W3C home > Mailing lists > Public > public-webpayments@w3.org > April 2015

Re: decentralized wallets and payment processors

From: Melvin Carvalho <melvincarvalho@gmail.com>
Date: Tue, 7 Apr 2015 12:39:18 +0200
Message-ID: <CAKaEYhJx6QtoX6VW-thq=ta_vi1VLb6Y6s+Kg-GtujTm3Zxxqw@mail.gmail.com>
To: Dave Raggett <dsr@w3.org>
Cc: Web Payments <public-webpayments@w3.org>
On 7 April 2015 at 10:52, Dave Raggett <dsr@w3.org> wrote:

>
> On 7 Apr 2015, at 01:40, Melvin Carvalho <melvincarvalho@gmail.com> wrote:
>
> I've been sketching out an implementation of a payment processor and
> wallet system lately
>
> Turns out decentralized wallets are a really hard problem to solve
>
> Some thoughts I had:
>
> 1. A multi user wallet, seems to be roughly the same thing as a payment
> processor, when in a decentralized environment
>
> 2. A decentralized payment wallet / payment processor should be able to
> largely live in the browser
>
> Note: I'm looking at this from the perspective of crypto currencies to
> start with.  Fiat may require more thought / work.
>
> Some questions:
>
> Would these two goals be desirable to the group, because it's what I'm
> trying to create?
>
> Are there any technical barriers why this would be impossible using web
> technology?
>
> Or is it out of scope for this version?
>
>
> I guess depends upon what function you want to be realised by wallets.
> The analogy with personal physical wallets and purses points to the idea of
> digital wallets that hold “cash”, payment cards, loyalty cards, identity
> cards, prepaid vouchers, discount coupons and tickets. This model presumes
> that each wallet belongs to a single person.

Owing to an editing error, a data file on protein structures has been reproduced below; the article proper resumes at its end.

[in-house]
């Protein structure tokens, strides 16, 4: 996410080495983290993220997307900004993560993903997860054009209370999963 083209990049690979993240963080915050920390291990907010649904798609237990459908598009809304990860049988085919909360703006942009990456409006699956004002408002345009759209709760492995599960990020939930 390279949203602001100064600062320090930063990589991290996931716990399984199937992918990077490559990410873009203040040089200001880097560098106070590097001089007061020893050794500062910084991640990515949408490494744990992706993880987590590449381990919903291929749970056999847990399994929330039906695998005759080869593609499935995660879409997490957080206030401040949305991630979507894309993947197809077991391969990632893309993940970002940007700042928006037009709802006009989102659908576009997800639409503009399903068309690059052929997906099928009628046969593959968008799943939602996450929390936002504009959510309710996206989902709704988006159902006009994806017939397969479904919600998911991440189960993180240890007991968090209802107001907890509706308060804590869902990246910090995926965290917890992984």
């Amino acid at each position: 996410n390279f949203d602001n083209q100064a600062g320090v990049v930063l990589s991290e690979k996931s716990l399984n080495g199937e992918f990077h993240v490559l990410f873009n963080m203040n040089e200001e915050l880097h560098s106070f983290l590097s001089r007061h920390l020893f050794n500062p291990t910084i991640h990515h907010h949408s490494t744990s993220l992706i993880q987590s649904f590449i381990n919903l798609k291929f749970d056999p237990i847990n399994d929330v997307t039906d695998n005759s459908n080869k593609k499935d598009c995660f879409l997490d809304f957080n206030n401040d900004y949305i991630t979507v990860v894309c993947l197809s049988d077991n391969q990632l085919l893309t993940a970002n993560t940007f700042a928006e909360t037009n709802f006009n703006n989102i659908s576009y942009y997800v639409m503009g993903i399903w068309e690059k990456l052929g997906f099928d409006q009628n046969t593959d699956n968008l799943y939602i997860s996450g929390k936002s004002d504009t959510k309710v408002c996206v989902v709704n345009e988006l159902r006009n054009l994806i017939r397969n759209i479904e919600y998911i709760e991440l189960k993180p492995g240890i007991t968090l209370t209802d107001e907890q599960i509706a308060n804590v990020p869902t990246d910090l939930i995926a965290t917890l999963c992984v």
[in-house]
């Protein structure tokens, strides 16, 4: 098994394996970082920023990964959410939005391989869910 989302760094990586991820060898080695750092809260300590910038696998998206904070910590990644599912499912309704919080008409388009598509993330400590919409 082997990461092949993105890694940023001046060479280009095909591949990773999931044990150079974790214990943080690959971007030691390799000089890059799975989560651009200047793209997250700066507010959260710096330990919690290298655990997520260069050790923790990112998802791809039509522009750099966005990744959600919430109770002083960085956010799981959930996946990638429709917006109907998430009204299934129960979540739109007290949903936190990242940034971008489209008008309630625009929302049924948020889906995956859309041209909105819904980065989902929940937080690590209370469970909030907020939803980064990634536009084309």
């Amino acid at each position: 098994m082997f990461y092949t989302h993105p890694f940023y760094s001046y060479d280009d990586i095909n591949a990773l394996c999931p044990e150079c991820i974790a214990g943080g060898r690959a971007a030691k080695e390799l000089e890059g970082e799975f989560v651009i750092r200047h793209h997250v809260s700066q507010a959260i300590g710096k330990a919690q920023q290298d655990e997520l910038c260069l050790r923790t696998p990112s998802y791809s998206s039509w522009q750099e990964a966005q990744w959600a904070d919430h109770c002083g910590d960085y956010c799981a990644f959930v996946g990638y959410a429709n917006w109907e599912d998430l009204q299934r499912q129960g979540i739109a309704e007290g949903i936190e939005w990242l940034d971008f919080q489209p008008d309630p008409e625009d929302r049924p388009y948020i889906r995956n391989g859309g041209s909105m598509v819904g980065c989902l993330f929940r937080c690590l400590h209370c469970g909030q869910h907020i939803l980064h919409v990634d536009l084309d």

>

My model is very simple.  A wallet has a balance.  It has a way to pay
another entity.  It has deposits and withdrawals.

That's the main part of it, there's other things like an address book and
integrations API, but that's secondary.

What I discovered in programming a wallet with linked data is that when you
program the single user case, the multi user case is not too much more
complicated.  So whilst I had originally considered writing one system for
the wallet and one for the payment processor, I have found the same code
can largely be reused for both.  This lead me to realize that making the
browser wallet multi user is not a lot of work, and offers interesting new
functionality.


>
> A related perspective is on wallet synchronisation.  Imagine that a user
> have the same wallet installed on a number of different devices. The aim is
> to synchronise changes when the wallets are online. For instance, copying
> new receipts to the other wallets. Synchronisation would also apply to user
> preferences, and to payment instruments.  This could be implemented via
> keeping a copy of wallet in the cloud, or via peer to peer connections
> where each instance of the wallet has the list for the set of instances.
> The peer to peer approach is more complex as you need to allow for devices
> being offline so that they have to be synchronised later when they next go
> online.  Moreover in principle, there could be more than one wallet with
> new receipts etc.  One solution involves a mechanism for electing one of
> the devices as a temporary master that manages version control. Another
> solution is based upon clock synchronisation.
>

Im very glad you brought up syncronization, because this is exactly the
challenge I ran into.  I have one wallet on my desktop, one in the office,
and one in the cloud.  I'd like them to be consistent without having to
worry.  Im still looking for a good way to solve this, right now I'm using
an always on web server with websockets.  But the P2P approach sounds very
attractive, I just dont know how to do it.

Also I quickly found the need for more than one wallet on my desktop.  For
example I use a payments workflow to track my own work, down to single
keystrokes, I then record and aggregate that work so that I can review my
day, check my productivity and generate reports.  However I dont want every
keystroke going into my 'main' wallet, I have smaller wallets that catch
micro transactions and then periodically feed them up to the bigger
wallets.  You may think of this the way advertizing companies do micro
payments such as pay per click, there could be 1000 transactions feeding
into your balance, but you will only withdraw to your main bank account
once per month.


>
> —
>    Dave Raggett <dsr@w3.org>
>
>
>
>
Received on Tuesday, 7 April 2015 10:39:47 UTC

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